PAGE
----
Landskroon Wines was the very antithesis of the Charles Back-owned duo of Fairview Wines and the Spice Route Winery. Located adjacent to these 2 brand giants, the De Villiers family-owned estate on Paarl Mountain was honest and simple by comparison. The whitewashed gate entrance led up the hill through the vineyards to a series of outbuildings with oak trees providing sparse shade for parking. I met oom-de Villiers on my way to the Tasting Room, passing an interesting collection of Stone Age implements found on the farm. He spoke only in Afrikaans and claimed to be the owner, rather than co-owner and fifth generation winemaker brothers Paul and Hugo de Villiers.
As I entered the simple Tasting Room, complete with family photos and award certificates on the walls that was vaguely reminiscent of Groenland Wynes, I felt at home again. No branding, no fuss, no ‘vinotourism’ – just the wines. There was a sense of peace to the room aided by the classic wine labels from the Landskroon Range and the premium red Paul de Villiers Range. Landskroon is a family farm with a long history, stretching back to 1689 when Huguenot refugee Jacque de Villiers arrived in the Cape. Just 3 years later, the farm was granted to a Swedish immigrant from Landkrona (meaning ‘little bear’) – hence the current name of Landskroon – by Governor Simon van der Stel.
Fast forwards to 1974 through multiple de Villiers generations and the consolidation of different farms, and the first wine, a Cinsault, was made under the Landskroon label. Wines were first exported in 1994 and the cellar expanded and upgraded in 2000. Today, the farm produces mainly red wines (80%) from the 190 hectares (of 300 hectares) under vine. Surprisingly perhaps for a farm with such traditional historic roots, there are some unusual and interesting varieties grown in addition to the noble grape cultivars: Sousão, Tinta Amarela, Tinta Barocca and Touriga Nacional. I read on my return home that Cape Vintage (Port) is made which explains the latter.
Bevena was my attentive host as I chose which wines to taste. I had to start with a Sauvignon Blanc as today was International Sauvignon Blanc Day. The bright shiny wine was my favourite of the tasting. Made in green grassy style, it showed decent complexity of fresh lemon, lime and grapefruit aromas. The palate was fresh and clean, with high acidity, as any Sauvignon Blanc should be. It was good value for money too (R57).
The barrel-fermented Chenin Blanc (85% in French oak) was more restrained in style, shyly revealing notes of baked apple, ripe melon and sweet lemon on the nose. It was watery and thin on the palate, moderately dry, and needed to be more robust for my taste.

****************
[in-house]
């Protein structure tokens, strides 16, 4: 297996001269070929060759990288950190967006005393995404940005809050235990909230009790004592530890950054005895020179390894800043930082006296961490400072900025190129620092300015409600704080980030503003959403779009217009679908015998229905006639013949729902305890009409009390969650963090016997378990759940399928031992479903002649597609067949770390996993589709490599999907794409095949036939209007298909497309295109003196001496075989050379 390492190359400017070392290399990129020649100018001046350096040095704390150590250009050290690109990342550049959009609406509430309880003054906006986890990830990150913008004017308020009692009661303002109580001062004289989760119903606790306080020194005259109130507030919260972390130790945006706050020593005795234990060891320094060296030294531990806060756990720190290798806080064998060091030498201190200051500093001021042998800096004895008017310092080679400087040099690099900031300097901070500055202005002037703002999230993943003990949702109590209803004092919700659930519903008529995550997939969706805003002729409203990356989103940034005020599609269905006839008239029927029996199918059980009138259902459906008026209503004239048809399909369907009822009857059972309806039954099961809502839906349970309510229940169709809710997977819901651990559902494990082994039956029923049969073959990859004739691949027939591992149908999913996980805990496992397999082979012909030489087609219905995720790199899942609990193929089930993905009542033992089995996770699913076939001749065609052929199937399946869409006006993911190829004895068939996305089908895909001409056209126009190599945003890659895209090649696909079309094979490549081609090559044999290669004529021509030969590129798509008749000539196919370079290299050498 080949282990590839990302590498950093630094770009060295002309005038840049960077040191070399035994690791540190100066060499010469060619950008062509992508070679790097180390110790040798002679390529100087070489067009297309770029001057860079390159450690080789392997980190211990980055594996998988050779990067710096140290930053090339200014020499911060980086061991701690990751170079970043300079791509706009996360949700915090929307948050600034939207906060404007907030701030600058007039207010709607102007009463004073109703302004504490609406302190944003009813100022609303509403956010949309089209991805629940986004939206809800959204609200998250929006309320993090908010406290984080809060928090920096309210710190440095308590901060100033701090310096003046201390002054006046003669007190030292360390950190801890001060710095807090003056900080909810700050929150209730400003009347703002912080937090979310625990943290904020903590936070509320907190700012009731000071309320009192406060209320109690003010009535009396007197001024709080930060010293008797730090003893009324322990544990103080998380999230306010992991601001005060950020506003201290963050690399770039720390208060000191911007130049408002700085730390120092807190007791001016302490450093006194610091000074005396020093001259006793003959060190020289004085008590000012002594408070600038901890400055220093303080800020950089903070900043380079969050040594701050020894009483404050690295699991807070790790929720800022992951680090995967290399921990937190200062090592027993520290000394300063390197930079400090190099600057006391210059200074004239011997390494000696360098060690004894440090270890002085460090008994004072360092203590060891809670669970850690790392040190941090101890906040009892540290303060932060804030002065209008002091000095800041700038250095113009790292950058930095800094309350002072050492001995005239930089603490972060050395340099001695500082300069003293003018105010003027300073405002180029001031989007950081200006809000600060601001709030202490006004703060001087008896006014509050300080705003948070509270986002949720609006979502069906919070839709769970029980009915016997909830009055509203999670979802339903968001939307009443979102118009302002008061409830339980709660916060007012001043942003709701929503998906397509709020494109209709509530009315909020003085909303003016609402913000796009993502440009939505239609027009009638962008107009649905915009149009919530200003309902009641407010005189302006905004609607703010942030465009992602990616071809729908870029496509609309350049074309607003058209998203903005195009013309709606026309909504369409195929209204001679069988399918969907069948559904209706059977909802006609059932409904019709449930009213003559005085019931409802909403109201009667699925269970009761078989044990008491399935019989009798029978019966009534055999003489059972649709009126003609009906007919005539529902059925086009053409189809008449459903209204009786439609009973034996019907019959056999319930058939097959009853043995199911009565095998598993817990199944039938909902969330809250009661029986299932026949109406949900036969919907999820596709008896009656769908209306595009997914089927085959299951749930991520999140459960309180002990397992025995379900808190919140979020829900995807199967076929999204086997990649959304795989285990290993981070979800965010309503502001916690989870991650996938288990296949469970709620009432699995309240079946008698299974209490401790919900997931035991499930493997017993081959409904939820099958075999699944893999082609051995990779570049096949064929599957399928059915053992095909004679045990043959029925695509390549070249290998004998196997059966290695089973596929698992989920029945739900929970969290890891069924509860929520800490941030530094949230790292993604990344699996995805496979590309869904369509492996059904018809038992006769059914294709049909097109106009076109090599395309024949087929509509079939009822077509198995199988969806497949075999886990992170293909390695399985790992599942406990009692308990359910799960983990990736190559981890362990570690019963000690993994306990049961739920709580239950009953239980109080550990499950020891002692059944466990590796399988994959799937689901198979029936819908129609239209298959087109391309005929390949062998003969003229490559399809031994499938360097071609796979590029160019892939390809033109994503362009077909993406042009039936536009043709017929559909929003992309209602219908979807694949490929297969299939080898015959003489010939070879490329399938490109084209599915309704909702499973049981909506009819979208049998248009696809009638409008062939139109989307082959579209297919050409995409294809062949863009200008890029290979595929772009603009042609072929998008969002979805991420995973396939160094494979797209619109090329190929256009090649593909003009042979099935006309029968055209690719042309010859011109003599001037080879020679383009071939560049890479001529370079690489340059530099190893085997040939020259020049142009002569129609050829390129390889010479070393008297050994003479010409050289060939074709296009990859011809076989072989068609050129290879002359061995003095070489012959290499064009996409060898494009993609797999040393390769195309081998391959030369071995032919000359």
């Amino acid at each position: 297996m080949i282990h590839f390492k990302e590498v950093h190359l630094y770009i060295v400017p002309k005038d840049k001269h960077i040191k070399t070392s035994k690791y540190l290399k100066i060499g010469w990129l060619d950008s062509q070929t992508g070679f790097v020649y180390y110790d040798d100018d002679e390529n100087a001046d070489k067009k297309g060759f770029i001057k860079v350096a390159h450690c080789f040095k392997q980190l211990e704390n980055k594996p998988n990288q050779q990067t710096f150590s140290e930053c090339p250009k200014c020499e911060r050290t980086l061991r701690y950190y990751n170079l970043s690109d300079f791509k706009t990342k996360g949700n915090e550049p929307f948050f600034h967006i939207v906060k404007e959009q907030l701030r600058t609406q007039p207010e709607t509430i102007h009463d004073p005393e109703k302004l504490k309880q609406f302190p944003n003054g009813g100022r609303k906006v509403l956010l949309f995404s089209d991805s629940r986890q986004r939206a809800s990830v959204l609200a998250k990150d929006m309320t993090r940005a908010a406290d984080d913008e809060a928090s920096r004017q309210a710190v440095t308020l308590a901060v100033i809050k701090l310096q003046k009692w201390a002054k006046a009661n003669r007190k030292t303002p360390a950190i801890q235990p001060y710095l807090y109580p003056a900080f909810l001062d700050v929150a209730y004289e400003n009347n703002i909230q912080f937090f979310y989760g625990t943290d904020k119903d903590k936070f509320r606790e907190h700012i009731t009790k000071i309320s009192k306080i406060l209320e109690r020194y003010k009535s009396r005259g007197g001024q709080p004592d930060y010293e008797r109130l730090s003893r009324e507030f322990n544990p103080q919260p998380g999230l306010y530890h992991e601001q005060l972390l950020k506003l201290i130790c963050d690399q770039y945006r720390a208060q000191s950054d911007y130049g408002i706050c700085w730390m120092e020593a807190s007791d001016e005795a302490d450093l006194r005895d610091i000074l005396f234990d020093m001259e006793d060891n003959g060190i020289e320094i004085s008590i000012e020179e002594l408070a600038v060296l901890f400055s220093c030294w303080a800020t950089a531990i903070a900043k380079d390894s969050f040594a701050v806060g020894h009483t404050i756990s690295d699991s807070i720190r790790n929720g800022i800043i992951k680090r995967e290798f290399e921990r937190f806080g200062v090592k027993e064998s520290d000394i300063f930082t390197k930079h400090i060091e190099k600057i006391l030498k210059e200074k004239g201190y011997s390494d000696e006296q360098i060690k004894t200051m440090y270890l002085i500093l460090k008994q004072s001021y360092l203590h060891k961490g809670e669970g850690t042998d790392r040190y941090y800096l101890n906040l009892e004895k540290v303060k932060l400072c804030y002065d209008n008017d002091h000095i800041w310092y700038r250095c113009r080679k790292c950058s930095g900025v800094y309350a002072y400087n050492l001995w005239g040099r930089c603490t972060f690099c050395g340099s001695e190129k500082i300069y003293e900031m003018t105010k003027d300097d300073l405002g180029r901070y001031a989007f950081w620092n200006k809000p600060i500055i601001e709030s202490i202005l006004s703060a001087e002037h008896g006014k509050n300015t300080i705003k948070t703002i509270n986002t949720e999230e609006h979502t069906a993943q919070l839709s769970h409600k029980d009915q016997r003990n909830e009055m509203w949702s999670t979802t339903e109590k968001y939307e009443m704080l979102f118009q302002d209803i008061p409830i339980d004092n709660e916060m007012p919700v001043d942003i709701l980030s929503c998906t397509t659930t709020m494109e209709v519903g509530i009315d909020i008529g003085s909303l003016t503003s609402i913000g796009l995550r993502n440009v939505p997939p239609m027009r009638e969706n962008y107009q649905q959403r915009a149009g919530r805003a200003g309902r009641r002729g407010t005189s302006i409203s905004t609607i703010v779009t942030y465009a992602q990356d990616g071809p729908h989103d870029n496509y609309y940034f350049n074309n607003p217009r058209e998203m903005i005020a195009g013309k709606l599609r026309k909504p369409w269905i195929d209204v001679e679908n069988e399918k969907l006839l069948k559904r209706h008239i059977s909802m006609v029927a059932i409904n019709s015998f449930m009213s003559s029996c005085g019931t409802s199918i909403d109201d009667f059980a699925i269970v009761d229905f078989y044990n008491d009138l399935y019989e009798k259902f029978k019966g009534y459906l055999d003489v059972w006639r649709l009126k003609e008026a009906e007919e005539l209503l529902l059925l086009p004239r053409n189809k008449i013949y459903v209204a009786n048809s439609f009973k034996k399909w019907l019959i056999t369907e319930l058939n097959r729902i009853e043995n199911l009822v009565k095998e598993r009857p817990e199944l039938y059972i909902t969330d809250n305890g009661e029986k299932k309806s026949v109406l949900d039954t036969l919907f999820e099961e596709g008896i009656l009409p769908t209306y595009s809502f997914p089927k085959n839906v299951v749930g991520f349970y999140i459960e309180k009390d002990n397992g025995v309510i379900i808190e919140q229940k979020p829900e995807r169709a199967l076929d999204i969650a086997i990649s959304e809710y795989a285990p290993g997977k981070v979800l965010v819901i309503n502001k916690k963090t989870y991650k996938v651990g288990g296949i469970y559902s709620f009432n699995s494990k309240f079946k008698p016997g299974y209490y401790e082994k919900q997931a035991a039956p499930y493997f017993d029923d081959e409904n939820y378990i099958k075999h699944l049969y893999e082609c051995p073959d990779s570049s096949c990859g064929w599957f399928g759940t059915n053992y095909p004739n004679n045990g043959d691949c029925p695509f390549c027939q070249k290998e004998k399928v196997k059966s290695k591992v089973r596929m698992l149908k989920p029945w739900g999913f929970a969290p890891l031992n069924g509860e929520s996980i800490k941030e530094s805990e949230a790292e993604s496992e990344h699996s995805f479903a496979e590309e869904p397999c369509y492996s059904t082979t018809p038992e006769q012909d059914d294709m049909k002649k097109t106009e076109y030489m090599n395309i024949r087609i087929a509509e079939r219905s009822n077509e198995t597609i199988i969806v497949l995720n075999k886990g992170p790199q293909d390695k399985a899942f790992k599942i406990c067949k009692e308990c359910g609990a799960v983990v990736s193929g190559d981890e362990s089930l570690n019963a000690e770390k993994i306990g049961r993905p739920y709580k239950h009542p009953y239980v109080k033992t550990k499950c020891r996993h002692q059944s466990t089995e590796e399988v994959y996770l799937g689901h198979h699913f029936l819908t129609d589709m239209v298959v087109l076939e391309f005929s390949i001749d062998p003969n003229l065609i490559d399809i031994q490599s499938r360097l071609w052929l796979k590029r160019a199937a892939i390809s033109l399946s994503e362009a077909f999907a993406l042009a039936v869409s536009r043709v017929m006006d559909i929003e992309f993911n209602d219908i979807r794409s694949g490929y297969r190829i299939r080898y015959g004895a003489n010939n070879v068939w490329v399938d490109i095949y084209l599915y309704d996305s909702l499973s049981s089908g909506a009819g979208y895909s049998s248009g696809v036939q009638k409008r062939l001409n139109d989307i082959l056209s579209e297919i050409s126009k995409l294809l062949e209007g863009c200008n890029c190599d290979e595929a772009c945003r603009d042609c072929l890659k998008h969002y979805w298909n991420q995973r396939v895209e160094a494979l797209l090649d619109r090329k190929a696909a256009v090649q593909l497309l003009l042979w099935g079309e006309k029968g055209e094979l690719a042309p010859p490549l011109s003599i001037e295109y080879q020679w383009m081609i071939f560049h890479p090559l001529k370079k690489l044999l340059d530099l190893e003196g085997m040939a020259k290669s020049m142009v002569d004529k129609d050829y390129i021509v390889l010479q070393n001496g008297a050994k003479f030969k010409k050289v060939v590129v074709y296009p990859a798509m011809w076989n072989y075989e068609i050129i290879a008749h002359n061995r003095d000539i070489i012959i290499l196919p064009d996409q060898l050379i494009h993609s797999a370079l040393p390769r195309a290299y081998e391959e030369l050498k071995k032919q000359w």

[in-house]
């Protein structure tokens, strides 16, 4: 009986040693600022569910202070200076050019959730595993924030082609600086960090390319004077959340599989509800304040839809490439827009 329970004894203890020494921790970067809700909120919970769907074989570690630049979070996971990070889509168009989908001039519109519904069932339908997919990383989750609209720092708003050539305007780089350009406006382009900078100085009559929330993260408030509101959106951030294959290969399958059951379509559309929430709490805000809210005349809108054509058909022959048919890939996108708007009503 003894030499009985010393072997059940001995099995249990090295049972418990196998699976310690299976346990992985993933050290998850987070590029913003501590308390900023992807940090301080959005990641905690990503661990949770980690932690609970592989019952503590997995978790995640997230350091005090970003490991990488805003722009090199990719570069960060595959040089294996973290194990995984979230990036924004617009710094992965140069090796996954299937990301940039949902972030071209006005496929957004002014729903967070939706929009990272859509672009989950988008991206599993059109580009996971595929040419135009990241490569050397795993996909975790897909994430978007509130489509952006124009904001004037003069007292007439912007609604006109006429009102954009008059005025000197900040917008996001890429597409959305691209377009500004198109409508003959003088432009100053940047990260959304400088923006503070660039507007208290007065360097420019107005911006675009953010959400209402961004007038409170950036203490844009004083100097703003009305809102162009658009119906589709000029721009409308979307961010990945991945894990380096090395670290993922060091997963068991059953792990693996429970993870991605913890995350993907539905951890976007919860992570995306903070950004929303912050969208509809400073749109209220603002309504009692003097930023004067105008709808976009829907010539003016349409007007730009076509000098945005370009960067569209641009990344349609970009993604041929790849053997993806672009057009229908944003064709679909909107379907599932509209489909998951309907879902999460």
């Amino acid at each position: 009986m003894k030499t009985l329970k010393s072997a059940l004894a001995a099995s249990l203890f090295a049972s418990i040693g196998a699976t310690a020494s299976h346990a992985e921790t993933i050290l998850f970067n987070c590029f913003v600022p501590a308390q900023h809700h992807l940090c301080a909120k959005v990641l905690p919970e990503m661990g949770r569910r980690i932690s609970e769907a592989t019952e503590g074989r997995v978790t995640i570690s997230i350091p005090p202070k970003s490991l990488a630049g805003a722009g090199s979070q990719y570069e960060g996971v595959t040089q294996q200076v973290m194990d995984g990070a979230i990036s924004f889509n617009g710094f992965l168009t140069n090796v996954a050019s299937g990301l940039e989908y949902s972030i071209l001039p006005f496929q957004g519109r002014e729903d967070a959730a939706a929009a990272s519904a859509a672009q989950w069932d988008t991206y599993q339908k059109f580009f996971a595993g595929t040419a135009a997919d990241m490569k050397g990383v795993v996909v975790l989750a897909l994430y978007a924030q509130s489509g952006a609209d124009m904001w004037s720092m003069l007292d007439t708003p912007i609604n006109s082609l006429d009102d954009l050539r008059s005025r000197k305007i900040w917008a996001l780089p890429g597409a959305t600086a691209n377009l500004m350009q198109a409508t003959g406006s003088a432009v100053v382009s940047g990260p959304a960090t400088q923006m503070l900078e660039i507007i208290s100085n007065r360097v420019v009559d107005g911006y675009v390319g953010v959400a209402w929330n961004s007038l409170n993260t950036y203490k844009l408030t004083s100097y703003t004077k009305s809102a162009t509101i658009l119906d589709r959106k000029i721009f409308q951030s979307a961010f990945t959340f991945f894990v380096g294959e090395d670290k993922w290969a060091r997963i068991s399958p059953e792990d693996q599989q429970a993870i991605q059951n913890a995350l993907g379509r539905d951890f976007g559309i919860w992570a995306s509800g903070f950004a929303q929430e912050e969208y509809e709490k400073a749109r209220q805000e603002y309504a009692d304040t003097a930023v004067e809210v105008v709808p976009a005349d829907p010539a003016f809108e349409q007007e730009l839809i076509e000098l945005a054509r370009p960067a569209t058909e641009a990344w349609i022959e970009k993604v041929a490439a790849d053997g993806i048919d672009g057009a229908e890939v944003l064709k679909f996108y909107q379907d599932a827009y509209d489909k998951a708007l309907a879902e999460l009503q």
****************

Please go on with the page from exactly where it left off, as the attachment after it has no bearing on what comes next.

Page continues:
Cinsault was my first red wine and the first to be made at Landskroon. Popular in China, the lightly wooded, light to medium bodied wine showed typical Pinot Noir colours of pale ruby. Complexity of sweet fruited aroma was limited but pleasant – red cherry and wild raspberry, together with light pepper spice – which gave way to light tannins in the mouth.
The Cabernet Franc/Merlot blend – both classic Bordeaux Right Bank varieties – was also light in style. This was my first tasting of either variety of the day and a return to the red fruit flavours and grippy, bitter olive tannins. I preferred the single variety Merlot, matured in oak for 12 months, which showed a better intensity of ripe redcurrant, red cherry, red plum and cedar. The wine was tannin-forwards on the palate and showed medium length.
The Paul de Villiers Cabernet Sauvignon, also my first tasting for the day, was a multi-award winner. Full bodied and deep ruby in appearance, aided by 16 months in 85% French new oak, the wine showed greater intensity and complexity than either the blend or the Merlot. The balance on the palate was better too though the tannins were still not yet fully integrated or developed.
The Shiraz, also from the Paul de Villiers range, was good also with a bolder bouquet of spicy red-to-dark berry aromas. The tannins were olive in character but not too aggressive to contribute to a decent finish.
I sampled last the Pinotage Blanc de Noir – literally a white (pink) wine made from red grapes – which I bought a bottle of. Transparent and shiny in appearance, the delicate eye of the partridge colour is from just 2 hours of skin contact. Classic Rosé ripe strawberry and sweeter candy aromas showed on the nose to follow through to a dry, clean wine on the palate.
Landskroon Wines stuck to the basics without the razzmatazz of neighbouring Spice Route and Fairview wine farms. I enjoyed the simple wines that were decently made. Some were lighter in style than I prefer but all were very affordable at R50 to little more than R100. When the big boys next door are busy, the car parks full, and range of activities and attractions overwhelming, give yourself a little peace and visit Landskroon. You will not be disappointed.
Wines tasted (bought *):
2017 Sauvignon Blanc – R57 FAVOURITE WINE
2016 Paul de Villiers Barrel Fermented Chenin Blanc – R111
2017 Pinotage Blanc de Noir – R49*
2015 Cinsault – R49
2016 Cabernet Franc/Merlot (56% Cabernet Franc, 44% Merlot) – R59
2016 Merlot – R71
2015 Paul de Villiers Cabernet Sauvignon – R116
2015 Paul de Villiers Shiraz – R116